While Starlink is yet to demonstrate any mobile to satellite capability, One NZ’s rivals 2degrees and Spark have both signed deals with Lynk, which has shown it is able to transmit text messages from handsets via satellite.
Auckland Uni, Spark investigate cloudy, AI-powered, 5G-run robots
A University of Auckland research team is working with Spark to investigate the potential of cloud controlled, 5G connected industrial robots.
Dr Yuqian Lu of the Faculty of Engineering, who leads the academic team, says the results to date are promising and have the potential to push the boundaries of what’s possible.
He says: “In the long-term, we could see a surgeon in Auckland perform an operation remotely on a patient in Invercargill using a tele-operated surgical robot or a fleet of manufacturing robots in various cities in New Zealand could be managed remotely in real time.”
The six-month trial took place at the Faculty of Engineering’s Laboratory for Industry 4.0 Smart Manufacturing Systems. In the first stage, researchers built and tested a robot and a cloud-based platform to test 5G control. They measured latency and “jitter”, in effect a way of knowing how consistent the connection was. They moved data packets between Auckland, Sydney, London, Singapore and Oregon.
Lu says: “We learned that the key to achieving optimal speeds and reliability performance is to incorporate AI algorithms to compensate for issues during data transmission. What we concluded is that in future, industrial robotics have the potential to be moved to the cloud and supported by 5G”.
Spark Network and Operations director Renee Mateparae put the project into wider context. She says: “Working with the University of Auckland helps us to bring interesting use cases and business applications to life, such as in agriculture or ports using machine learning, Internet of Things, 5G and other emerging technologies."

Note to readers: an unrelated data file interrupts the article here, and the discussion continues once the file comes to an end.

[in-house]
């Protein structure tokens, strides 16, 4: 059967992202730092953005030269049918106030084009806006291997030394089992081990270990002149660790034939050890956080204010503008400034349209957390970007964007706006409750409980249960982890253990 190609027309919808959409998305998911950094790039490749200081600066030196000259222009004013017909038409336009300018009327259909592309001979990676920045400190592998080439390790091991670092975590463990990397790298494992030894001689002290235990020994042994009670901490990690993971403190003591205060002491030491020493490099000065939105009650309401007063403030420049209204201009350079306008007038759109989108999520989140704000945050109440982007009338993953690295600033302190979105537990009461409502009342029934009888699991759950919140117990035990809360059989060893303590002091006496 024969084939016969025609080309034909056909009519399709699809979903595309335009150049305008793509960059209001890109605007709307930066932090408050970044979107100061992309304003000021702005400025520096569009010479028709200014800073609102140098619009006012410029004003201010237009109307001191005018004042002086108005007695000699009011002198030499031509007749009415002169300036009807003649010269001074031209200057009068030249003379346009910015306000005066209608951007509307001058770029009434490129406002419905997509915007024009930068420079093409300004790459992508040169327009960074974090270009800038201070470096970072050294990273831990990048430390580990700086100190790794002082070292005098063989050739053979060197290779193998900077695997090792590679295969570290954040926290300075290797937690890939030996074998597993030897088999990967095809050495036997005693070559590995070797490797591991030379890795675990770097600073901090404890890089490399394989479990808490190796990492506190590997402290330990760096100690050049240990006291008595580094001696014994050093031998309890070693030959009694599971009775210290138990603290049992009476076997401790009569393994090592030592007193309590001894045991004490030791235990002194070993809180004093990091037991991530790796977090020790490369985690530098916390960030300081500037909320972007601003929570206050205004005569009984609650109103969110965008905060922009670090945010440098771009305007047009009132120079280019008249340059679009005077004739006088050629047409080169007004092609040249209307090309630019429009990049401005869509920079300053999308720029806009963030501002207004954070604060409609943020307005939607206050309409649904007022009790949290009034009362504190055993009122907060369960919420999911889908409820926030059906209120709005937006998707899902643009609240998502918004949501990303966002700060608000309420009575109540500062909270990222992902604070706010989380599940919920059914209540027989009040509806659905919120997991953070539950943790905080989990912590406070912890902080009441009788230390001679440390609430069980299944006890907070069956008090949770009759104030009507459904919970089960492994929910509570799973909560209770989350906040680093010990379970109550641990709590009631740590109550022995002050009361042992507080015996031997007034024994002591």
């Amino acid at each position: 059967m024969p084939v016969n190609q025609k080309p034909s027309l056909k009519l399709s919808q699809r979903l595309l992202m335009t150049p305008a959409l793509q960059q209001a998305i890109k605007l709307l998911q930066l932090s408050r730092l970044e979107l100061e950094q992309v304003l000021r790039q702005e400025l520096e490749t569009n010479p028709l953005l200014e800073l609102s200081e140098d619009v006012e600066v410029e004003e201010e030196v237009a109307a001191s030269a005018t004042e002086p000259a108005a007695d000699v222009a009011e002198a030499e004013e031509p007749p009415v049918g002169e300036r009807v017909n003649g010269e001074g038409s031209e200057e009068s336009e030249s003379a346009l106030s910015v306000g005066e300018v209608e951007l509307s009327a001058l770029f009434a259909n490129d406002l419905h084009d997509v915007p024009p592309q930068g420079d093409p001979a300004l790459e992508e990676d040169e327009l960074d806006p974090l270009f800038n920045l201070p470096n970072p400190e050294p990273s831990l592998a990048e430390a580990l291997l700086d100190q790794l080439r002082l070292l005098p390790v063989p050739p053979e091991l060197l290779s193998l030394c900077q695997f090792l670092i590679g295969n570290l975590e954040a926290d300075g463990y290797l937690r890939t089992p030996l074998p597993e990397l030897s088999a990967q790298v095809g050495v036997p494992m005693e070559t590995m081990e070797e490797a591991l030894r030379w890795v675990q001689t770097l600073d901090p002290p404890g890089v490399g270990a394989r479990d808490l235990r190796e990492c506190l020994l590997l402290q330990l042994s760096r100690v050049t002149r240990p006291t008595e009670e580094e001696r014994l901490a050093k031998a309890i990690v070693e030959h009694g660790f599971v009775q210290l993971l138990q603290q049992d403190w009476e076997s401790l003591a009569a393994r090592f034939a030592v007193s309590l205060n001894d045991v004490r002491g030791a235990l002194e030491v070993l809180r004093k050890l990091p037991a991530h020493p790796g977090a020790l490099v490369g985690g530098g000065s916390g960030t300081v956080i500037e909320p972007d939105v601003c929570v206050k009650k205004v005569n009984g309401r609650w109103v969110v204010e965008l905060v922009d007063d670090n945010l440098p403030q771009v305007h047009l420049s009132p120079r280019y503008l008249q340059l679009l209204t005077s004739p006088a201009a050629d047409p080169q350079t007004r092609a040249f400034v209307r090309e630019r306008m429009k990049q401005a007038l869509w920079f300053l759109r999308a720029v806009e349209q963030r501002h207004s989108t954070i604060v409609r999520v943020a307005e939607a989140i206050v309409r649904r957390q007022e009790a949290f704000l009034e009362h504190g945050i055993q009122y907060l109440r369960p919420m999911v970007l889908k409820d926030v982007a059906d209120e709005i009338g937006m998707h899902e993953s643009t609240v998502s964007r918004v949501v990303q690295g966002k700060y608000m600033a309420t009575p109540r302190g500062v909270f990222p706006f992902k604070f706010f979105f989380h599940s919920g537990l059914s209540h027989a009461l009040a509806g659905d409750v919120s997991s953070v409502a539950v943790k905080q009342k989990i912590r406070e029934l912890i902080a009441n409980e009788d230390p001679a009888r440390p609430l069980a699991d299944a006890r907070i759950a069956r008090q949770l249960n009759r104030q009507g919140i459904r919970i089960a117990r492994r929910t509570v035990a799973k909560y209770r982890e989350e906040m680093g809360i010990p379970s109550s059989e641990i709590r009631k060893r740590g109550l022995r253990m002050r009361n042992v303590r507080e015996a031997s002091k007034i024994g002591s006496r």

“…Our work around Multi-Access Edge Compute (MEC), private network and 5G network slicing, for instance, means you could deploy the cloud at your premises to run your automation over a dedicated network. Data transmission occurs at a shorter distance, decreasing latency and jitter, reducing congestion, and delivering a better customer experience."
New Zealand ranks 20 in world for broadband affordability
A worldwide survey published at the UK-based Broadband Genie website says New Zealand sits at number 20 in its broadband affordability survey. The survey ranks nations by comparing the price of a high speed connection with average salaries in 132 countries. The numbers are in UK pounds.
The monthly price of a high speed connection in New Zealand is £43.25, while the average salary is £3,058.18. This puts the cost of high speed broadband at 1.41 per cent of the average salary. The ratio in Australia (24 in the table) is, in effect, the same at 1.43 per cent.